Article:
Four of the plaintiffs are US citizens, the other a permanent resident, and they say that their rights have been routinely violated by a secret, unaccountable terrorist watchlist system that impairs their ability to travel and subjects them to "the unimaginable indignity and real-life danger of having your own government communicate to hundreds of thousands of federal agents, private contractors, state and local police, the captains of sea-faring vessels, and foreign governments all across the world that you are a violent menace."
Last month, a set of newly published documents showed that under half of the people on the United States Terrorist Screening Database have “no recognized terrorist group affiliation” and that nearly 1,000 new names are added daily.
An August 2013 chart, published this month for the first time by The Intercept, shows that there are one million names on the Terrorist Identities Datamart Environment (TIDE). Of those, 680,000 were on the aforementioned watch list, and of those, 280,000 had “no recognized terrorist group affiliation.”
The Intercept did not reveal how it got the documents, only saying that they were obtained “from a source in the intelligence community.” In the past, The Intercept has published documents obtained as part of the Edward Snowden cache, but it has specifically mentioned his name when it does so.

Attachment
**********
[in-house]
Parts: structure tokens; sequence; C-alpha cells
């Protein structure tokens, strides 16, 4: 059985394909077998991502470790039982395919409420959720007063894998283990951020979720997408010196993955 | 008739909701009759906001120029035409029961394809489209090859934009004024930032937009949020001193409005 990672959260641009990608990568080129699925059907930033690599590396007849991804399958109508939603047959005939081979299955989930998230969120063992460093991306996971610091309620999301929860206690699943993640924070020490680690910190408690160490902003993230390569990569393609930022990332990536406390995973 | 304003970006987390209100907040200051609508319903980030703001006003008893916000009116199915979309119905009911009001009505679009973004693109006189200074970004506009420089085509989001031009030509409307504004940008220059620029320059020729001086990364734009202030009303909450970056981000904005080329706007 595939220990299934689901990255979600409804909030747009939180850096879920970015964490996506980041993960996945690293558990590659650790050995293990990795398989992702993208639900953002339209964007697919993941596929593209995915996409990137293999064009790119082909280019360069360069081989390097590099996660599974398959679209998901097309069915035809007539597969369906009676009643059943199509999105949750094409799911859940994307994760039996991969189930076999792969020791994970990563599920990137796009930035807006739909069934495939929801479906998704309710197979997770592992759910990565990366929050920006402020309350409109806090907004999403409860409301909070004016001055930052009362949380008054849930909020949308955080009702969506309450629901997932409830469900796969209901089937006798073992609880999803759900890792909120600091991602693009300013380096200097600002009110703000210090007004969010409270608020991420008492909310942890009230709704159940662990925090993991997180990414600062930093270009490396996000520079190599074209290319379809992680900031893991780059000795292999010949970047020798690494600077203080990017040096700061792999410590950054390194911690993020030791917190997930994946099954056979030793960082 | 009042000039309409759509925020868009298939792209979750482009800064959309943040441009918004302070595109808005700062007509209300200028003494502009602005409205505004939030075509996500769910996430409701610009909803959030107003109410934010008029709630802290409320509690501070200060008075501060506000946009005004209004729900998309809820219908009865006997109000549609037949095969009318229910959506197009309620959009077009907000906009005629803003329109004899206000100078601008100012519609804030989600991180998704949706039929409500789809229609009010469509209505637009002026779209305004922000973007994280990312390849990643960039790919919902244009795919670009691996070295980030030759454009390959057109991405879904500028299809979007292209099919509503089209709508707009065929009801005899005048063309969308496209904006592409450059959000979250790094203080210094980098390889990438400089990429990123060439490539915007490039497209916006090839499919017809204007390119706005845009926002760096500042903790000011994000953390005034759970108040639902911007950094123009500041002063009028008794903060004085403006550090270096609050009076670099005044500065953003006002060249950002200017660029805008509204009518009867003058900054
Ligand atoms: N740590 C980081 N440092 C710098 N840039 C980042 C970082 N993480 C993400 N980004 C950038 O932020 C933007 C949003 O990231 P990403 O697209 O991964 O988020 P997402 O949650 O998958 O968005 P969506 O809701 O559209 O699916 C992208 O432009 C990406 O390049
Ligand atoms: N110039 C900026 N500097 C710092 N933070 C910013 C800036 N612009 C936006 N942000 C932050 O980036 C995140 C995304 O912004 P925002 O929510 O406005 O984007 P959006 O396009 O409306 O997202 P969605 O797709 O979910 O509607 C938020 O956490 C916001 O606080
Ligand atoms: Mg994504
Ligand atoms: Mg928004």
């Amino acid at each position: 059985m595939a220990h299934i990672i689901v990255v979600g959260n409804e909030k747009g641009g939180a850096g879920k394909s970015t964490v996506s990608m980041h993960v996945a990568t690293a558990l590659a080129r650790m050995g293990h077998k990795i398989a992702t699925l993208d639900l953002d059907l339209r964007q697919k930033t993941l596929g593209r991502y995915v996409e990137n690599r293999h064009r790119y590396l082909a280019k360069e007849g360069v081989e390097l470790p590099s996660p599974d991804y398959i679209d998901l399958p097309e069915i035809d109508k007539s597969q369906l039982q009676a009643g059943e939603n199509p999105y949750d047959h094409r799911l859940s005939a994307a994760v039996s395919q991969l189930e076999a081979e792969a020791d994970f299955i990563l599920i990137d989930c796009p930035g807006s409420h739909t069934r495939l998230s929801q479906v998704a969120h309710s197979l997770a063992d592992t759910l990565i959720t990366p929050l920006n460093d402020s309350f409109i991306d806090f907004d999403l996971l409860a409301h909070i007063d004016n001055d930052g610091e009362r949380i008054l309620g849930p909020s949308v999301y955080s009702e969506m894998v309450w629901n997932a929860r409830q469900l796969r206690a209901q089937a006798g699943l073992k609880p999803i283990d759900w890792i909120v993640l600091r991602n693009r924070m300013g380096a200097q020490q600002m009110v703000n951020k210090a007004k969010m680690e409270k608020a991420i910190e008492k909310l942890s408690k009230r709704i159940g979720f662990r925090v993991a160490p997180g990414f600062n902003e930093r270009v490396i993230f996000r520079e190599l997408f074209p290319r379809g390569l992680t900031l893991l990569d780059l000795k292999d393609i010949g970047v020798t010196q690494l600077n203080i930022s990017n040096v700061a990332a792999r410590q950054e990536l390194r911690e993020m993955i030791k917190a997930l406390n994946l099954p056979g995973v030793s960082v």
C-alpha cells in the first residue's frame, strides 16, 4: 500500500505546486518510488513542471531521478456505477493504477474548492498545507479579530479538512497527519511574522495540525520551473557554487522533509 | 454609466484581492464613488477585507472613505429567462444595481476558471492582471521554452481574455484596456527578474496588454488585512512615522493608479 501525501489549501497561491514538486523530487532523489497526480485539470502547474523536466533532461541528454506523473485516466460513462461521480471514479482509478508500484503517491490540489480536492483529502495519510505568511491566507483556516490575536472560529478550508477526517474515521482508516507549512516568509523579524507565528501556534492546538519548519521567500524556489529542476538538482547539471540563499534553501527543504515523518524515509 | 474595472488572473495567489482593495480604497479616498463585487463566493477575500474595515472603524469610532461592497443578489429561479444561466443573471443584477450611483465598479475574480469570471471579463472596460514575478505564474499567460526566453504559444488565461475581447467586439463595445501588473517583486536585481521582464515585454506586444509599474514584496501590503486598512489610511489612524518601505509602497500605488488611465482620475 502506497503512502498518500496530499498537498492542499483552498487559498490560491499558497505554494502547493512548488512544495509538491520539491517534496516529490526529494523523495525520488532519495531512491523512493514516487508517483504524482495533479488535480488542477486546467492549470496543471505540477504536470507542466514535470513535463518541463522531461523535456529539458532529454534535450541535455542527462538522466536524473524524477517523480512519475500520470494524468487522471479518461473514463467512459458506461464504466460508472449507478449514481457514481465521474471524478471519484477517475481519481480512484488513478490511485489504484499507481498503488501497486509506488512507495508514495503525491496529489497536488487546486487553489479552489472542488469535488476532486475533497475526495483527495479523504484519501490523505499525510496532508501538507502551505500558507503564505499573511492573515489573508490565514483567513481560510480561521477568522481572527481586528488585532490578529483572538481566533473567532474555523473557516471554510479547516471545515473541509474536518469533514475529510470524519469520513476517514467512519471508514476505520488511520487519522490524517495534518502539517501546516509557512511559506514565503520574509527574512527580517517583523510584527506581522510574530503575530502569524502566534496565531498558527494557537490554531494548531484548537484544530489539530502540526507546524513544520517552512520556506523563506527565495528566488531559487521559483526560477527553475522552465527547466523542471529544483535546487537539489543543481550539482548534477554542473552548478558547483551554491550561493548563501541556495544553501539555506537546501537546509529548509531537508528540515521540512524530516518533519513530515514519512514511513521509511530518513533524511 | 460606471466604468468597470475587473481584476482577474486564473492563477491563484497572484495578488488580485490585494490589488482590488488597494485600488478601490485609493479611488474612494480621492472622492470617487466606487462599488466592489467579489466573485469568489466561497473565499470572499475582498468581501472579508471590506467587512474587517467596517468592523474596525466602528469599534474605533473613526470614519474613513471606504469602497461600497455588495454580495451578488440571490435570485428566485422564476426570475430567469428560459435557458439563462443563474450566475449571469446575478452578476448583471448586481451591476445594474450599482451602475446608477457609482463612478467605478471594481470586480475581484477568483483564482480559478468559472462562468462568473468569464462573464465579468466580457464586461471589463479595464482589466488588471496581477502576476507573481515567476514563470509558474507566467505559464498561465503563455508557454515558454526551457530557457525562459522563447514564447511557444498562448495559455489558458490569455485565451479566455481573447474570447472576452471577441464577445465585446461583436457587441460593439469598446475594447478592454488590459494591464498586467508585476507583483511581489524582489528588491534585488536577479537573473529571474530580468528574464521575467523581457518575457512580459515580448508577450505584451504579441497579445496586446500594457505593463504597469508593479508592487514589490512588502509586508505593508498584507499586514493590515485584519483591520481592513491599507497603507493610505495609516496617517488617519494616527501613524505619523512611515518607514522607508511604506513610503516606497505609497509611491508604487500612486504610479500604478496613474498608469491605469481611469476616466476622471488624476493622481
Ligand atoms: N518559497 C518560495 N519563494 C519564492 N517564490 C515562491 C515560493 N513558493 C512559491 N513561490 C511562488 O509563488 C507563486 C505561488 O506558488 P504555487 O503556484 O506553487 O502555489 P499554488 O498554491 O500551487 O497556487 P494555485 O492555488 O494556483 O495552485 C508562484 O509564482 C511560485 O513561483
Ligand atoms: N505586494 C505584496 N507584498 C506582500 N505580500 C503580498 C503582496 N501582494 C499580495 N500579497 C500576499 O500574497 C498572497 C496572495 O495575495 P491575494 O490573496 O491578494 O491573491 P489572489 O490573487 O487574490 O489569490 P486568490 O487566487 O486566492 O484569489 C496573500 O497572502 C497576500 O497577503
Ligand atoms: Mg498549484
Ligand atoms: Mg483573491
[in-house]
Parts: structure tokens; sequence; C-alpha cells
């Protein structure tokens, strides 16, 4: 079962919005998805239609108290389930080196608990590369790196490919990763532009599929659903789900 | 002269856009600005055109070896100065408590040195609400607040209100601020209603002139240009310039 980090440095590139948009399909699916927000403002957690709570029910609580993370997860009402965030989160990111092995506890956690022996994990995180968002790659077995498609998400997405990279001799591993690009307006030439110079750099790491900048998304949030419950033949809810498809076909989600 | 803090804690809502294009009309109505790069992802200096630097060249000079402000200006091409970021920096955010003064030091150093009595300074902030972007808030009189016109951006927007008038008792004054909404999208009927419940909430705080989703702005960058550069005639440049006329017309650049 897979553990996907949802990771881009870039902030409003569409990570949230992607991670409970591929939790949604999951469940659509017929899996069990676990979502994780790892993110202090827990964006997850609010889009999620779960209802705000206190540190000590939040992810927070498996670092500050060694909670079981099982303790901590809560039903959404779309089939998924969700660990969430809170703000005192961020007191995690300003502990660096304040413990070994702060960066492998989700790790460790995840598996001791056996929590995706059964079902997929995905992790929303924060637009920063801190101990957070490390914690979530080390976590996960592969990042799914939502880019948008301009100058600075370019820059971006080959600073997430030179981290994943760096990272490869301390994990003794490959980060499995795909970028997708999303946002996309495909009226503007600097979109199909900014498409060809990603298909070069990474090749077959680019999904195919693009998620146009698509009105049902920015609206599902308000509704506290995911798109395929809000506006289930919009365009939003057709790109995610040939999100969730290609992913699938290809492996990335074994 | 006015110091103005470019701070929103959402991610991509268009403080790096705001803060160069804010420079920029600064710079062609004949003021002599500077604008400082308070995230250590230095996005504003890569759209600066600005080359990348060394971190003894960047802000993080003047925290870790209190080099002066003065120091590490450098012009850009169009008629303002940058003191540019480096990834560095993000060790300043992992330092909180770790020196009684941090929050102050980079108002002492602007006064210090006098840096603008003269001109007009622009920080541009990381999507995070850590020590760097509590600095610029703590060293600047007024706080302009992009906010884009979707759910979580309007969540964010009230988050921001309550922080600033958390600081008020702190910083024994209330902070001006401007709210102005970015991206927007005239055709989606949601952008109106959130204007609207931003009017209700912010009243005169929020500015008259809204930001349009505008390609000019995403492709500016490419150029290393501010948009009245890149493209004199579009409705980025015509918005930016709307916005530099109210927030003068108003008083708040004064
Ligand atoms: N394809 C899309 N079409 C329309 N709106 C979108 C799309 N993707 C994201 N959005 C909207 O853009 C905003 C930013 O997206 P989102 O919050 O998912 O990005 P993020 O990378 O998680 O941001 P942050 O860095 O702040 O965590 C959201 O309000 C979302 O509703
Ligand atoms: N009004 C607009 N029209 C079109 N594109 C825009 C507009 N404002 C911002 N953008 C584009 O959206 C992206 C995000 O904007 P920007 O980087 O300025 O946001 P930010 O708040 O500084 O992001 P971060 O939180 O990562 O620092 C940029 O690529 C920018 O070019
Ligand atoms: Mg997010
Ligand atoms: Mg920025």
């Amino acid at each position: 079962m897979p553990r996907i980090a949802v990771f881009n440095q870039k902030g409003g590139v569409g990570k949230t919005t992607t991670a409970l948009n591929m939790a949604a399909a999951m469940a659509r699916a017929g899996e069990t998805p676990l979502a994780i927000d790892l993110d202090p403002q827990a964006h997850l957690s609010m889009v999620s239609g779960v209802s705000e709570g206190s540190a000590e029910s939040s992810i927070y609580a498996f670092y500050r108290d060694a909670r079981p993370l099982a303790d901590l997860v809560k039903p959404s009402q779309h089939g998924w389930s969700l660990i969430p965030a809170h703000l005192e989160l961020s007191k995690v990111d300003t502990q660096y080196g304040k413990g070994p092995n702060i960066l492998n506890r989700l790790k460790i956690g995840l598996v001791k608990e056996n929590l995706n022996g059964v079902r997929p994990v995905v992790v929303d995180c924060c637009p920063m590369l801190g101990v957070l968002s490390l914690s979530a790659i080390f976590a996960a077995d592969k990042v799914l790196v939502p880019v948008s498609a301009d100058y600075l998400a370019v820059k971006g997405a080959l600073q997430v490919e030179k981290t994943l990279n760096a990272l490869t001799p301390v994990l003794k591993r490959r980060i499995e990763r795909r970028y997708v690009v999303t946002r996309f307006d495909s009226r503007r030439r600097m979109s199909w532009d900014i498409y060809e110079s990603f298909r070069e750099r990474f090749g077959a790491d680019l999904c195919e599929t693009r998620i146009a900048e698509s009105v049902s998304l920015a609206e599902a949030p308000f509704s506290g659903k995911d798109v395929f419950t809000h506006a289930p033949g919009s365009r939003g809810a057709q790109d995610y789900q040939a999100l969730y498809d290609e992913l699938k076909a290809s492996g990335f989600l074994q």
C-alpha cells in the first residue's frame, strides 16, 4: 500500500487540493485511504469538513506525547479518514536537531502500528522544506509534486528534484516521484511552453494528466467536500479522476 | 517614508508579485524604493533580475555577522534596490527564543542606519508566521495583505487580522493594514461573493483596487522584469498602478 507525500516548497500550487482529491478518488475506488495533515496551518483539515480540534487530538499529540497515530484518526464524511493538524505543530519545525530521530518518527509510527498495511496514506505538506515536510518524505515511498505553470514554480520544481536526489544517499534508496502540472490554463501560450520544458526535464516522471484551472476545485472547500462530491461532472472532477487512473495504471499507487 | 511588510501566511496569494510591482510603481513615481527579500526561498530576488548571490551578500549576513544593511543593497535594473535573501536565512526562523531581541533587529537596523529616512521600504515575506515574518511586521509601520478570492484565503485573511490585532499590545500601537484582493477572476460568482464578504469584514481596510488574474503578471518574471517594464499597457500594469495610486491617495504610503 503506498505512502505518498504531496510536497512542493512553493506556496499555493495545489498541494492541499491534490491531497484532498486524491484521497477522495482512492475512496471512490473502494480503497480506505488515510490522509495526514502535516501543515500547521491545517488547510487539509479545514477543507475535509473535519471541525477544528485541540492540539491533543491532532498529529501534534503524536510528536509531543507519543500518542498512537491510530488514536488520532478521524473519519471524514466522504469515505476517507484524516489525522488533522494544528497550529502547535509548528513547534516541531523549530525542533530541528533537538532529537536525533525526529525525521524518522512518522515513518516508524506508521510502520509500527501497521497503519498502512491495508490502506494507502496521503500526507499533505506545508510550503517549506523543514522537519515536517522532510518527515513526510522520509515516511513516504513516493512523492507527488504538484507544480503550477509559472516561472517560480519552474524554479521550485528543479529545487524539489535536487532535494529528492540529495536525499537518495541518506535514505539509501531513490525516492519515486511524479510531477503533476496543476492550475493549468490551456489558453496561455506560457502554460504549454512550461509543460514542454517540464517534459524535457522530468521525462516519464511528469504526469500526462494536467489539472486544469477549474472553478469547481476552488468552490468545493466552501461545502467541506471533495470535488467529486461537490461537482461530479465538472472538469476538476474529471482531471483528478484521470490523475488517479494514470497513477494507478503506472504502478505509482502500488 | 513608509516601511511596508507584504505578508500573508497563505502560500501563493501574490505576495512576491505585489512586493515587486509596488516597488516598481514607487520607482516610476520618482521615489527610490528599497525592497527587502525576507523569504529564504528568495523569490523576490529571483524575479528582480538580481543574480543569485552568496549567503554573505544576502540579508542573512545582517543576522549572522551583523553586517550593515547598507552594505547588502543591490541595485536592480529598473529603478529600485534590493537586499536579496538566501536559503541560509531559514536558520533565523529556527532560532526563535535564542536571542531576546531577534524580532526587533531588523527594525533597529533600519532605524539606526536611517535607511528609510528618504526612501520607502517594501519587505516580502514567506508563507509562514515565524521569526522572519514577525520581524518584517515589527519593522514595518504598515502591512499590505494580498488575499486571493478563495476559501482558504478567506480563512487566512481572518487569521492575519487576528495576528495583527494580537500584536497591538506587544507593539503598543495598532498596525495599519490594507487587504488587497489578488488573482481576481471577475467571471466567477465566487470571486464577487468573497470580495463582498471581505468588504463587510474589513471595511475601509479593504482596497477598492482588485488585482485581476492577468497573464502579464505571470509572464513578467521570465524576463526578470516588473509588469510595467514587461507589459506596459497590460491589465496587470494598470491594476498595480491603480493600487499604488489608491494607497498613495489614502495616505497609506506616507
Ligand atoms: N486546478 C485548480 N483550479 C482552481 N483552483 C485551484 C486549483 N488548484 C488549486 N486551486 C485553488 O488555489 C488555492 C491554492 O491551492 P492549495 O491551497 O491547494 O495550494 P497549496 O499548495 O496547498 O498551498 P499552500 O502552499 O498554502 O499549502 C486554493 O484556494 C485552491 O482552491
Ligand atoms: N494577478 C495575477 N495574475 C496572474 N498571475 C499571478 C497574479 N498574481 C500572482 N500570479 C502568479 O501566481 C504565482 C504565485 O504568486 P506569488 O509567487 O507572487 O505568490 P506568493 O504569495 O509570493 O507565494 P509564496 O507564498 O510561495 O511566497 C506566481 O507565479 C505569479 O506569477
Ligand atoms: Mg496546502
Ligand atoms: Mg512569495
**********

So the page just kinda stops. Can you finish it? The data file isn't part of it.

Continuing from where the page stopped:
New report on terrorism "blacklists" suggests it won't be easier the next time. The chart shows that “900 to 1,000” records are added or “enhanced” per day, with just 60 records removed in a 24-hour period. The same document highlights five American cities as being the primary providers of “known or suspected terrorists,” including New York City; Houston; Chicago; San Diego; and Dearborn, Michigan, a Detroit suburb of 96,000 people that is home to a large Muslim and Arab community.
Five American Muslims sue FBI, attorney general over travel watch list [Cyrus Farivar/Ars Technica]
See also: the disgraceful story of Rahinah Ibrahim, a student from Malaysia who was no-flyed when an FBI agent ticked the wrong box on a form, who became the first person to ever be removed from that list -- but not before a dirty-tricks campaign by the government to cover up its embarrassing errors.
(Image: Delta check in at ATL, Atlantacitizen, public domain)